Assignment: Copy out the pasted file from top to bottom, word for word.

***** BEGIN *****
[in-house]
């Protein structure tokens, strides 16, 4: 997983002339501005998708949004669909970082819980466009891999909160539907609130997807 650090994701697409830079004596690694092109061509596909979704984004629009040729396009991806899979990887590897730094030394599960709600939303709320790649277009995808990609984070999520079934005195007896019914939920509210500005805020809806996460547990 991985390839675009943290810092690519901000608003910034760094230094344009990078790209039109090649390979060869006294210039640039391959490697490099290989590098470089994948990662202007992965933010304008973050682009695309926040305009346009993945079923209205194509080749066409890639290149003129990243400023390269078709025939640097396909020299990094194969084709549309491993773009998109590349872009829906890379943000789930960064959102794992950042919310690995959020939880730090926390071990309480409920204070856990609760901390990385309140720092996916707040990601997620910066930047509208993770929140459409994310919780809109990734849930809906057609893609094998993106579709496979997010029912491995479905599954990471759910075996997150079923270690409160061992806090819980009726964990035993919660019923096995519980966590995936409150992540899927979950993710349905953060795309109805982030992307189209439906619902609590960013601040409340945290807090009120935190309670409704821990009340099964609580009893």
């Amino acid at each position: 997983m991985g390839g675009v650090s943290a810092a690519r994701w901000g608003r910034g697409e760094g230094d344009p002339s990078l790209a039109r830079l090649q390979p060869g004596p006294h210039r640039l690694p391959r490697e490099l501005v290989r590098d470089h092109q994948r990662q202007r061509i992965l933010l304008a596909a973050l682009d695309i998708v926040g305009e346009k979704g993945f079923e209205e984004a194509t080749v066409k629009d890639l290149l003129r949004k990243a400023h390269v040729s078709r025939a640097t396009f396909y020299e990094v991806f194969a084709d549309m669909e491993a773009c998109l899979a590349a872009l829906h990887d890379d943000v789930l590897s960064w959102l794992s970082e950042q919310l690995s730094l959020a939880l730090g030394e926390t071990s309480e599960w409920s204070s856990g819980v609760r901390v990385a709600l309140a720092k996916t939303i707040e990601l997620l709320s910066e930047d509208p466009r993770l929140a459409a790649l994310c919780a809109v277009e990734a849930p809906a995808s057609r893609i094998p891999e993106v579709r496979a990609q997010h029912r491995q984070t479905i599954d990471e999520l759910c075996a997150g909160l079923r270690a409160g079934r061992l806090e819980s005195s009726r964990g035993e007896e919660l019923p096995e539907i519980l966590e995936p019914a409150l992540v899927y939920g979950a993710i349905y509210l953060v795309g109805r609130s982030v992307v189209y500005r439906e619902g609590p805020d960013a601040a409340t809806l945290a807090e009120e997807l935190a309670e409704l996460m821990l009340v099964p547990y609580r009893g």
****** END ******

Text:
[in-house]
């Protein structure tokens, strides 16, 4: 997983002339501005998708949004669909970082819980466009891999909160539907609130997807 650090994701697409830079004596690694092109061509596909979704984004629009040729396009991806899979990887590897730094030394599960709600939303709320790649277009995808990609984070999520079934005195007896019914939920509210500005805020809806996460547990 991985390839675009943290810092690519901000608003910034760094230094344009990078790209039109090649390979060869006294210039640039391959490697490099290989590098470089994948990662202007992965933010304008973050682009695309926040305009346009993945079923209205194509080749066409890639290149003129990243400023390269078709025939640097396909020299990094194969084709549309491993773009998109590349872009829906890379943000789930960064959102794992950042919310690995959020939880730090926390071990309480409920204070856990609760901390990385309140720092996916707040990601997620910066930047509208993770929140459409994310919780809109990734849930809906057609893609094998993106579709496979997010029912491995479905599954990471759910075996997150079923270690409160061992806090819980009726964990035993919660019923096995519980966590995936409150992540899927979950993710349905953060795309109805982030992307189209439906619902609590960013601040409340945290807090009120935190309670409704821990009340099964609580009893």
């Amino acid at each position: 997983m991985g390839g675009v650090s943290a810092a690519r994701w901000g608003r910034g697409e760094g230094d344009p002339s990078l790209a039109r830079l090649q390979p060869g004596p006294h210039r640039l690694p391959r490697e490099l501005v290989r590098d470089h092109q994948r990662q202007r061509i992965l933010l304008a596909a973050l682009d695309i998708v926040g305009e346009k979704g993945f079923e209205e984004a194509t080749v066409k629009d890639l290149l003129r949004k990243a400023h390269v040729s078709r025939a640097t396009f396909y020299e990094v991806f194969a084709d549309m669909e491993a773009c998109l899979a590349a872009l829906h990887d890379d943000v789930l590897s960064w959102l794992s970082e950042q919310l690995s730094l959020a939880l730090g030394e926390t071990s309480e599960w409920s204070s856990g819980v609760r901390v990385a709600l309140a720092k996916t939303i707040e990601l997620l709320s910066e930047d509208p466009r993770l929140a459409a790649l994310c919780a809109v277009e990734a849930p809906a995808s057609r893609i094998p891999e993106v579709r496979a990609q997010h029912r491995q984070t479905i599954d990471e999520l759910c075996a997150g909160l079923r270690a409160g079934r061992l806090e819980s005195s009726r964990g035993e007896e919660l019923p096995e539907i519980l966590e995936p019914a409150l992540v899927y939920g979950a993710i349905y509210l953060v795309g109805r609130s982030v992307v189209y500005r439906e619902g609590p805020d960013a601040a409340t809806l945290a807090e009120e997807l935190a309670e409704l996460m821990l009340v099964p547990y609580r009893g």